13 May 2011

A Cappella

For most of the subjects that I shoot, I already have the perfect image hanging somewhere on the walls inside my head. This doesn't always happen right away, but usually after my first attempt, having experienced the behavior of the subject and seeing the location, I have a pretty good idea of what I want. Unfortunately with wildlife photography, what you want is not necessarily what you get. :) When the light is perfect, the subject is not there. When the subject is there, the light is terrible. Or when the light is perfect and the subject is there, it is in the wrong position, facing away from the camera, or not doing what you want it to do. Frustrating as this might sound, it is also one of the reasons wildlife photography is so addictive - you keep trying to get the shot you're after.

I visit Japan every year, and one of the highlights of the tour are the beautiful and highly endangered Japanes crane (Grus japonensis, also known as red-crowned crane), the second rarest crane in the world. The graceful winter dances of these elegant birds are a joy to watch and photograph. I have planned this trip during winter when there's usually lots of snow. As these birds are primarily white, the shot I really wanted to get was one where you'd have a white foreground (snow), a light gray sky, and the birds on the horizon - different shades of white and gray. As often, this shot proved to be much more easy to produce inside my head than in the field. On last year's visit though, all the elements briefly worked together in perfect harmony.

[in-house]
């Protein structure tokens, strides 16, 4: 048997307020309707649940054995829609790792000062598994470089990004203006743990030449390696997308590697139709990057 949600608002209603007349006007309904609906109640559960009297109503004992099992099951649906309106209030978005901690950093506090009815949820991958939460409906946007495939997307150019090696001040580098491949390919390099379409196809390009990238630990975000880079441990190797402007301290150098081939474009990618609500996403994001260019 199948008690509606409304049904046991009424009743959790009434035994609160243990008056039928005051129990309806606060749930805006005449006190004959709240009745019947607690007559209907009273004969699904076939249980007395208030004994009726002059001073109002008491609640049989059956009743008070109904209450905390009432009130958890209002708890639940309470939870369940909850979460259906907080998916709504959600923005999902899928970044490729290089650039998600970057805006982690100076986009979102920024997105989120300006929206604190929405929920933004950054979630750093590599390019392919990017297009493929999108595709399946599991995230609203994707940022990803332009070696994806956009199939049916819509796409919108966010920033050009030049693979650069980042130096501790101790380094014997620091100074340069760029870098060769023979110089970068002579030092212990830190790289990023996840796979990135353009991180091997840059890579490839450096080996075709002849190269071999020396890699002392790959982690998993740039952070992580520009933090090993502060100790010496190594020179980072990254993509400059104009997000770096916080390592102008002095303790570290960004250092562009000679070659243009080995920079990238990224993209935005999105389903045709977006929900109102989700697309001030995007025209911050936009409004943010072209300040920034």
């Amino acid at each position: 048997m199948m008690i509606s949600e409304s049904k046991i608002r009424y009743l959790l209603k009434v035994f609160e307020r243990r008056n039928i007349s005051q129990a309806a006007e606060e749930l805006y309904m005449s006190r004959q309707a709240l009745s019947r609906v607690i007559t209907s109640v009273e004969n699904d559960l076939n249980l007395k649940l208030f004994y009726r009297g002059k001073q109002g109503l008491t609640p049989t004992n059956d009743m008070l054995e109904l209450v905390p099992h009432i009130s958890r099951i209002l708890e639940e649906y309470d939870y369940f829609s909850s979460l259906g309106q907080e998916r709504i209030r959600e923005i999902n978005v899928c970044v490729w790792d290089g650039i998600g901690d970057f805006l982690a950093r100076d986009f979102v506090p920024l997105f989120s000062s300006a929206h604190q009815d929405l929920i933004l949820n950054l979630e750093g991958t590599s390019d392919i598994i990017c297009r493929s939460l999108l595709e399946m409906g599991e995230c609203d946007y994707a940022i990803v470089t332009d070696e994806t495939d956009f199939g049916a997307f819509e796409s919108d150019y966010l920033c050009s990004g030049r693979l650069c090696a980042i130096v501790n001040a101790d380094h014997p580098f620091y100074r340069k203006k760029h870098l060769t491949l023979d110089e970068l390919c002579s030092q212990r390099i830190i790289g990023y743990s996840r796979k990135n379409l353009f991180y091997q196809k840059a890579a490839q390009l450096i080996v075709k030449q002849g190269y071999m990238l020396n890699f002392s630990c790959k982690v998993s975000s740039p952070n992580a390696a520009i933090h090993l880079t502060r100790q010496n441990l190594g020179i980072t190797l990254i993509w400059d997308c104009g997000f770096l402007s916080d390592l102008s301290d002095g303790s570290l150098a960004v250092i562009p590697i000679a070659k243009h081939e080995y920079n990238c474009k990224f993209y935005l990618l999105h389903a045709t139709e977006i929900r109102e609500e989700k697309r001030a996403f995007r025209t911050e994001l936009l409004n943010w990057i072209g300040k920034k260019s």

It had been snowing continuously on our last morning, so the snow was fresh and the sky was fully overcast. The light was soft and all around us, and the cranes were doing their usual thing - throwing their heads up in the air and calling as loud as they could. Once small group was walking up a slope, removing all background vegetation resulting in a clean and graphic scene with low contrast and very subtle detail - just the way I like it. When they simultaneously started calling with their beaks pointed upwards, I took this shot. It's moments like this that I enjoy most, probably because they don't happen very often.

Nikon D3, AF-S VR 200-400/4.0, 1/800 @ f/10, ISO 400

10 May 2011

Full Moon Mesa

Icons are icons for a reason. My initial feeling is always to avoid icons, because they've already been photographed a kazillion times before - what's the point. However, at the same time I'm always curious to see the icon myself, and when I'm there I always end up trying to do my own version. Same here.

Everywhere you read about Mesa Arch, people say that it's a sunrise location and they're very specific even about the exact time that you should shoot it - only during a few minutes after sunrise when the arch turns bright red. This was very helpful information, so I decided to go there at night. :-)

The most obvious advantage was that there was no one there - not very typical for this location. I had the whole place to myself and was able to use a small flashlight to paint the arch without bothering anyone else.

I had timed my visit with full moon so that I basically had the same light situation as in the early morning, but much more subtle. I hid the moon behind the arch and used the moonlight to illuminate the background. During the 60 second exposure I painted the arch and the foreground rocks. I added a warm up gel to get a nice color contrast between the warm tones of the rock and the blue of the sky. This is a single exposure.

Nikon D3S, AF-S 14-24/2.8, 60s @ f/8, ISO 800, flashlight

>Click here for larger version<

09 May 2011

Feature in the Daily Mail

UK newspaper The Daily Mail features Marsel's image of a charging lion in the Kalahari desert. It is used as inspiration for new entries into the 2011 Travel Photographer of the Year competition. Marsel's image is part of the exhibition currently held at the Royal Geographical Society in London and was a winning entry in the 2010 Travel Photographer Of The Year awards, as well as voted most popular by the people visting the exhibition. Read the full article in the Daily Mail 

04 May 2011

New photo tour to Egypt: Sahara Sandscapes